INDIANAPOLIS — Rich MacDonald was just a kid, trying to find his dad’s race number on the big screen through the flames and black mushroom clouds choking the track.

Only 6, MacDonald, his grandfather and uncle had gone to the LA Sports Arena to watch the 1964 Indianapolis 500 live on closed-circuit television. Just two laps into the race, there was a fiery wreck and it was clear something had gone horribly wrong.

Rich MacDonald still remembers trying to find out if his father, American road racing champion Dave MacDonald, was in the wreckage.

“I really didn’t get it. There was lots of fire, lots of smoke,” MacDonald said.

MacDonald died later that afternoon and driver Eddie Sachs also was killed.

Yes, the Indy 500, celebrating its centennial this weekend is “The Greatest Spectacle In Racing.” But the race is also marked by tragedy. Just 12 laps into the inaugural race in 1911, mechanic Sam Dickson became the first to die.

Drivers, mechanics, fans, even a little boy standing across the street from the track long ago – all are part of the 500’s saddest chapter, painful memories of just how dangerous racing on the bricks and asphalt has been over the years.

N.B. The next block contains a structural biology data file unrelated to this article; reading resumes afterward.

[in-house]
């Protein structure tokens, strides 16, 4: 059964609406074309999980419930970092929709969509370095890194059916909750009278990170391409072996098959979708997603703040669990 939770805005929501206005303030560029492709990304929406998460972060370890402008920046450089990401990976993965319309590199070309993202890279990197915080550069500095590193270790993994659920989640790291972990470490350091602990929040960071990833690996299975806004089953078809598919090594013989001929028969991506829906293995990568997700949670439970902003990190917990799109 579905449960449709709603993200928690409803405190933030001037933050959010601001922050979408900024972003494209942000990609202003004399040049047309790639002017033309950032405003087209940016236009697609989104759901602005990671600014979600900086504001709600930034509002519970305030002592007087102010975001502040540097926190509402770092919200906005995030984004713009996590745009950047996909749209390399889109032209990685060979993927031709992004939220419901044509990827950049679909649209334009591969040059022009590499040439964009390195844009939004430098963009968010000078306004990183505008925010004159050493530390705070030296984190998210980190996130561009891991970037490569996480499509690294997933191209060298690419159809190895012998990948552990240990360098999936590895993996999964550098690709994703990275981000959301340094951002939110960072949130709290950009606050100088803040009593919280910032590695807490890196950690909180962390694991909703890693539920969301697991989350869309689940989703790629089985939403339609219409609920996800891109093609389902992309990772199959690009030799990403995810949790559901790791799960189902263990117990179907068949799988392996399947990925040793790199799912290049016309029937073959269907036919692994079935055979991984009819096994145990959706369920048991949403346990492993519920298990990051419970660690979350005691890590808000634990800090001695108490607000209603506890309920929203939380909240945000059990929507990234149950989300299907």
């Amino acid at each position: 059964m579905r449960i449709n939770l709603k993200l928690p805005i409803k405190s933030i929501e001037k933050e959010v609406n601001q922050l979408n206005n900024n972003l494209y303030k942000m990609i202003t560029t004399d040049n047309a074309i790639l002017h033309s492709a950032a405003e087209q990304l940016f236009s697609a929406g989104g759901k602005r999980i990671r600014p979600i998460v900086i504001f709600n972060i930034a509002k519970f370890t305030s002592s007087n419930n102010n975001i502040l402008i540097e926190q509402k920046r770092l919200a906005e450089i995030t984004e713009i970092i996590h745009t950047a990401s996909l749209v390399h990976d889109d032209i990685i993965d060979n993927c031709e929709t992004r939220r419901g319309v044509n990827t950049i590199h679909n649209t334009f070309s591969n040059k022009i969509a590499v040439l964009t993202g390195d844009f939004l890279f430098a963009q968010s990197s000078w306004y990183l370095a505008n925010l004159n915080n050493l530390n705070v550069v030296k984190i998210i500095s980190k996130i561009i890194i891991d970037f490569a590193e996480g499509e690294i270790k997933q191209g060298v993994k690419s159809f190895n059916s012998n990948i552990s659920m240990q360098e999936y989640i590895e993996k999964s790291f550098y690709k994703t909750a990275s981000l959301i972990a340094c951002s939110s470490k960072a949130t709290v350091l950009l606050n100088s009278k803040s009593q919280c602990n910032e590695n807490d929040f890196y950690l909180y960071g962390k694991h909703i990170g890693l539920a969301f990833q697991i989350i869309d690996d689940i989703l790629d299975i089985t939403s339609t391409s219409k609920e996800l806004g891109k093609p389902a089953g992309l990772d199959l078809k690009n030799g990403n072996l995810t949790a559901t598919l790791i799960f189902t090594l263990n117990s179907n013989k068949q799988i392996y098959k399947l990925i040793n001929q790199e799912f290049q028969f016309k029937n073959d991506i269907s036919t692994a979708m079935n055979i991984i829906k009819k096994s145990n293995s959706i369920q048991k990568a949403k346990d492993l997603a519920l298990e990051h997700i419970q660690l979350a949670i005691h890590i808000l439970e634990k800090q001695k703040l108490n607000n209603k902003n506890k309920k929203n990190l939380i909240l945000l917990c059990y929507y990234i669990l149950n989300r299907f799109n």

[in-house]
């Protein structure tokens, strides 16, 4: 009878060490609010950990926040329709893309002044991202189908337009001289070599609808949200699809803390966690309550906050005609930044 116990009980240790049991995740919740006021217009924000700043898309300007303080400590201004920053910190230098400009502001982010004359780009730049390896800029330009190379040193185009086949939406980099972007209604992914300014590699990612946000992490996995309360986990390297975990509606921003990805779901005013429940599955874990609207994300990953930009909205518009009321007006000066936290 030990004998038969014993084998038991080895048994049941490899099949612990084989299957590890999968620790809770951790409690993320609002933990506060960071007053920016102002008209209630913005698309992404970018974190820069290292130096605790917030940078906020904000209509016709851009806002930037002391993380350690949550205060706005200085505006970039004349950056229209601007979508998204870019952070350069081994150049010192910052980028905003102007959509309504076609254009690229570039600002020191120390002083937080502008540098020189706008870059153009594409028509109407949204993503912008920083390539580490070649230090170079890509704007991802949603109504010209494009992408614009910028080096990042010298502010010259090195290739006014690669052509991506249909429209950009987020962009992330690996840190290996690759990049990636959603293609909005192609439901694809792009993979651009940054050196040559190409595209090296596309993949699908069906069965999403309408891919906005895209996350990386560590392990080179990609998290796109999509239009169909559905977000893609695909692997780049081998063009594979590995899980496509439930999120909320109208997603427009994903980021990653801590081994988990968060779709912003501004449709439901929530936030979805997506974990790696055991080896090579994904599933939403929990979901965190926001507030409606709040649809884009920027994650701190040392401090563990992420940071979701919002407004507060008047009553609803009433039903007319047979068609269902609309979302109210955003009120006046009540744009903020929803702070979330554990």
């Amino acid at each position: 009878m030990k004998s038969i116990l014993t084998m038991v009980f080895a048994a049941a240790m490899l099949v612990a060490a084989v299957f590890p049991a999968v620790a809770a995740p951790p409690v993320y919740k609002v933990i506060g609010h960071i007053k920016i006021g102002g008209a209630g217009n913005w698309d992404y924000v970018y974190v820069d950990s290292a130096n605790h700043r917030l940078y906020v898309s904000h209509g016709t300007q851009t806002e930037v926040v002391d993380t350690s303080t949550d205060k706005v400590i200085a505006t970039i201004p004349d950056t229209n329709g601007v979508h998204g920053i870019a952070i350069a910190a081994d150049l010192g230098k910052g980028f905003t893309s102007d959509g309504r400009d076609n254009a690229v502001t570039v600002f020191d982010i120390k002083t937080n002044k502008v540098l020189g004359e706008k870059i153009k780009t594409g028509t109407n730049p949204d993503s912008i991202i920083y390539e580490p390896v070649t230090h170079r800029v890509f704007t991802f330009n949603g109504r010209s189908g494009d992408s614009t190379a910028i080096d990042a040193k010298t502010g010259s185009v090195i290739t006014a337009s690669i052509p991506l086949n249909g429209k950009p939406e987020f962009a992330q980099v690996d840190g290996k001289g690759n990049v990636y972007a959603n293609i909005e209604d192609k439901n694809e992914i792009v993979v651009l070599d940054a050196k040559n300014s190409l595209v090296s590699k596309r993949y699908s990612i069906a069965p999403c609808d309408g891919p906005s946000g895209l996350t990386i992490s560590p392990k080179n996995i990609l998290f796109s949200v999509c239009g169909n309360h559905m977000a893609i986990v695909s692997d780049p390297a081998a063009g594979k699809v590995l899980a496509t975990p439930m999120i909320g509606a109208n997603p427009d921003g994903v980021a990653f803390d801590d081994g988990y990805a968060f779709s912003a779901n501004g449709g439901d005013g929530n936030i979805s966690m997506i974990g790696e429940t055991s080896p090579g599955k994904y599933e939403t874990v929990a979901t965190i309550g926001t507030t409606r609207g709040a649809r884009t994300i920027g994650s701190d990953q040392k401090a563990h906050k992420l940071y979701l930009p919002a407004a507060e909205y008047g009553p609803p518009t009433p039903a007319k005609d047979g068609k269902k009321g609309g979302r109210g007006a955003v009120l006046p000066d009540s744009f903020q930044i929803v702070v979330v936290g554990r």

At least 66 people have died because of auto racing since 1909 at the site, including 40 drivers, 14 mechanics and nine spectators.

In ’64, Dave MacDonald lost control of his car and slammed into the inside wall. His car exploded into a fireball and slid back onto the track. Sachs hit MacDonald’s car head-on, and he was killed instantly.

Nearly 2,000 miles away, Rich MacDonald tried to flip on a TV and watch the rest of the Indy 500.

MacDonald’s mother, Sherry, was at the track that day. Afterward, she withdrew from the racing community and could not imagine the idea of visiting the track again – until this year.

Rich MacDonald and Sherry; Sachs’ son, Eddie III, and Angela Savage, daughter of Swede Savage, the last driver to die in the race (1973), will travel to the speedway this week and hope to pose for a group photo on the track.